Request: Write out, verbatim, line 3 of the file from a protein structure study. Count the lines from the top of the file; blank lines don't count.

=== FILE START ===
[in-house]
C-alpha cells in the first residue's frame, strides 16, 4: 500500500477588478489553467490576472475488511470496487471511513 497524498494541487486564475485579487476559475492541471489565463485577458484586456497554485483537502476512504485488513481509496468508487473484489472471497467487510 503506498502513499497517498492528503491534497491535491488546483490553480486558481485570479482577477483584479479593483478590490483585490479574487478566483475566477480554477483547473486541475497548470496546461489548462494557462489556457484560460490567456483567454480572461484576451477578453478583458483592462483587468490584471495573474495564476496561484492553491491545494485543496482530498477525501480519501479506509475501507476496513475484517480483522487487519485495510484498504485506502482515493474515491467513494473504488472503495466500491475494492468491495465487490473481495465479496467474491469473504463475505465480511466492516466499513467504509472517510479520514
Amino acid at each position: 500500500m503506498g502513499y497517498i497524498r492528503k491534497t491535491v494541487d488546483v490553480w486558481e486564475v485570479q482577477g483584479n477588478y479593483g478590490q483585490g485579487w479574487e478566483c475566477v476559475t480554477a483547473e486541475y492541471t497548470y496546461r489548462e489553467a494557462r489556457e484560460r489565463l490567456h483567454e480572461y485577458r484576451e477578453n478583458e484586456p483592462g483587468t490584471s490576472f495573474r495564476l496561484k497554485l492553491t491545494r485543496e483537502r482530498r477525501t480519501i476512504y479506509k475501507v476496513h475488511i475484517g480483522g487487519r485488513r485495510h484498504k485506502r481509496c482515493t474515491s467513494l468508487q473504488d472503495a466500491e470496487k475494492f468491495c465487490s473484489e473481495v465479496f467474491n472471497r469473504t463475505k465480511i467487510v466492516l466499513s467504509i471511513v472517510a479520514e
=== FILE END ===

Amino acid at each position: 500500500m503506498g502513499y497517498i497524498r492528503k491534497t491535491v494541487d488546483v490553480w486558481e486564475v485570479q482577477g483584479n477588478y479593483g478590490q483585490g485579487w479574487e478566483c475566477v476559475t480554477a483547473e486541475y492541471t497548470y496546461r489548462e489553467a494557462r489556457e484560460r489565463l490567456h483567454e480572461y485577458r484576451e477578453n478583458e484586456p483592462g483587468t490584471s490576472f495573474r495564476l496561484k497554485l492553491t491545494r485543496e483537502r482530498r477525501t480519501i476512504y479506509k475501507v476496513h475488511i475484517g480483522g487487519r485488513r485495510h484498504k485506502r481509496c482515493t474515491s467513494l468508487q473504488d472503495a466500491e470496487k475494492f468491495c465487490s473484489e473481495v465479496f467474491n472471497r469473504t463475505k465480511i467487510v466492516l466499513s467504509i471511513v472517510a479520514e